Saturday, June 27, 2009

Tonja Gunvaldsen Klaassen, Lean-To

Looking for an approach.

The road rutted, water standing, trees barely standing aside.

It sends, simple. The car stopped, for a long time.

For a long time, we just listen to wind whining a mile from ocean, listen to the little boys in the back seat sing—where we are, where are we, where are we, where are we. (“South Shore”)
A few months ago, I saw some poems by Halifax poet Tonja Gunvaldsen Klaassen that I hadn’t been expecting. Poems in the journal Riddle Fence that wrote out long lines in the most evocative way, moving through what I so rarely see in Canadian poetry; my own increasing envy, poems that are included in her third poetry collection, Lean-To (Wolfsville NS: Gaspereau Press, 2009). The author of two previous works, Clay Birds (1996) and Or (2004), she also won the CBC Literary Award in 2005 for the series “August: An Anniversary Suite,” later published as a chapbook by Gaspereau. But awards and previous works aside, it is through the poems in Lean-To that Klaassen has finally arrived, transcending her own previous writing.

A penny for your thoughts. The peripheral
blue conductors—turquoise, azure—of Waskesiu.

I have a hunch, squinting
out from the blue-lined sunder of lacy shade on clay

shadows—or are they shadows?—
not quite able

to make out what you’re looking for.
The lake a dead giveaway of dark glasses glancing off

to where swimmers with Frisbees shriek and laugh and
trendy yellow two-pieces

are all that’s left
of the tanned invisibles.

What I’m looking for is
electric and dangerous,

sinking past the glitter, out of reach. Our blues
separated by the hard-packed rut of beach

just beyond the concrete
breaker. (“August after August: 9. CLAY”)

When did her writing become so long, languid, lovely and so porous? What I admire about the poems in this collection, this collection, is how Klaassen makes the long line stretch, and stretch out; how she stretches out the poem and the poems and the collection as the spaces of a taffy-pulled-out long poem. This is a series of single moments stretched, and one of the few examples, as well (apart from someone like Sylvia Legris), of a Canadian poet really comprehending space on the written page, and using it properly, in interesting and evocative ways, and ways appropriate to the poem itself, as opposed to merely arbitrary. This is the extended lyric stretched out into the pace and singularity of breathing.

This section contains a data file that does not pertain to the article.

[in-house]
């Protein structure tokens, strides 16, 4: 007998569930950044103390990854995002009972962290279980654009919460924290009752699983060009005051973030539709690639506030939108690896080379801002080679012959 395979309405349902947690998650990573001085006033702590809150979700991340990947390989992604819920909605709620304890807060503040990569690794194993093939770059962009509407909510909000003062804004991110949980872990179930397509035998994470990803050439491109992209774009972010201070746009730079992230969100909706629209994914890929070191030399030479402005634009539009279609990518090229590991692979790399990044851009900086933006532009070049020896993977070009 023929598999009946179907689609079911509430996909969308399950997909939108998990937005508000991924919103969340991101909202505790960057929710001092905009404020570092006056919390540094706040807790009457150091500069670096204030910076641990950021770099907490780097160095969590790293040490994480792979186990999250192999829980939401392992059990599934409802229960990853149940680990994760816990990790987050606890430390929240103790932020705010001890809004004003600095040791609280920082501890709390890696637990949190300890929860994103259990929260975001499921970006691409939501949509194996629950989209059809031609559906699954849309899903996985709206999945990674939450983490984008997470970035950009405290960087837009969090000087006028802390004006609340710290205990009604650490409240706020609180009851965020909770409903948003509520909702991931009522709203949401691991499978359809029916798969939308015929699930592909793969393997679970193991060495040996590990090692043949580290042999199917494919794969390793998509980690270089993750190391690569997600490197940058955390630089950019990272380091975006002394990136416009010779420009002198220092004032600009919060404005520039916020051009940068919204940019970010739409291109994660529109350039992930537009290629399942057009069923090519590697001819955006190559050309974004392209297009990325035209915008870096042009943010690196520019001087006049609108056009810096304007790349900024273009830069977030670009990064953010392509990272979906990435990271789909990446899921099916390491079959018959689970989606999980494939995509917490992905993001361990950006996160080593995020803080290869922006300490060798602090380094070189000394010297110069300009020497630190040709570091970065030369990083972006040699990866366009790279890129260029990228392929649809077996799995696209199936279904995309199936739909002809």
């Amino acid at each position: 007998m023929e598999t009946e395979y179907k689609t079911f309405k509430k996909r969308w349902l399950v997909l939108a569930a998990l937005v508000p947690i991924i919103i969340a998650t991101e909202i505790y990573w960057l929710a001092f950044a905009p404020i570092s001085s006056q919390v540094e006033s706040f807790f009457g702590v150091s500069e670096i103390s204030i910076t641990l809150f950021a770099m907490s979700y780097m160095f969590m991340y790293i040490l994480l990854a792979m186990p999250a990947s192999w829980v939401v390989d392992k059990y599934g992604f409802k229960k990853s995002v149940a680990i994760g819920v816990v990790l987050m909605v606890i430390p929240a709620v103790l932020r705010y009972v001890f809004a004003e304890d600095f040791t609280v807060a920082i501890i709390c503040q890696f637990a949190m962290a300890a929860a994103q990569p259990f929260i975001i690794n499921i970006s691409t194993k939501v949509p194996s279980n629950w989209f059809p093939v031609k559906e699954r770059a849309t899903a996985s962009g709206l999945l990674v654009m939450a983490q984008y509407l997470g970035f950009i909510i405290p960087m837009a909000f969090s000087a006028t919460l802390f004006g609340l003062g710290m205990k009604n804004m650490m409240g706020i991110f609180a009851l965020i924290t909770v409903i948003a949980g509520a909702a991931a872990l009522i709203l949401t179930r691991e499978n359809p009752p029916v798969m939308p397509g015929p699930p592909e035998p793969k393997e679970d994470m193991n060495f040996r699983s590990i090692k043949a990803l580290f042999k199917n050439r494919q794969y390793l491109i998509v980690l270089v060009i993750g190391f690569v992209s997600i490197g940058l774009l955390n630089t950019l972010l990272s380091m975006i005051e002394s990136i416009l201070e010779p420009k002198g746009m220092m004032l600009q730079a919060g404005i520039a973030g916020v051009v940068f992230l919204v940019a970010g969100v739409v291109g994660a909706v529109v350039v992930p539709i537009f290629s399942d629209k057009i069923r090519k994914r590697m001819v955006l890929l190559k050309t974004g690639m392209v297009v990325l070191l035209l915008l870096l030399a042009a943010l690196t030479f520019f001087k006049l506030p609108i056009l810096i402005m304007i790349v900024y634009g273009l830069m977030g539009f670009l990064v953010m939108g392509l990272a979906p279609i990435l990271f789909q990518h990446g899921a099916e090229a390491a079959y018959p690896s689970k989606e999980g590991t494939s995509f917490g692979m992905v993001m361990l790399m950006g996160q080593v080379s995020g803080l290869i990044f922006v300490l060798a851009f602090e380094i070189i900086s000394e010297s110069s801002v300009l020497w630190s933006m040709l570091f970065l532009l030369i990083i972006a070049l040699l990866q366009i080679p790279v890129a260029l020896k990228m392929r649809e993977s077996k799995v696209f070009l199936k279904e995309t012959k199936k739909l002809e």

How to get up into the trees, that high up? Boots and bicycles underneath.

They want the ropes, the broken pole—

They drop the ropes and climb the trees and study the facts and actual and squirrels—articles pertaining to how do some things fall down and some things get lost. Let’s say a woodcutter travelled through thunder with an axe and a map. What might fall? Scratched and solemn, almost invisible. Open the camera: no film. First they need to find a pulley, a lasso, they already have the map. Then down to get the axe (no!) and back up again, notes stashed, and then everybody down again, off to find the Fundy, one tree mystery solved, happy, all in all. (“Five Islands”)

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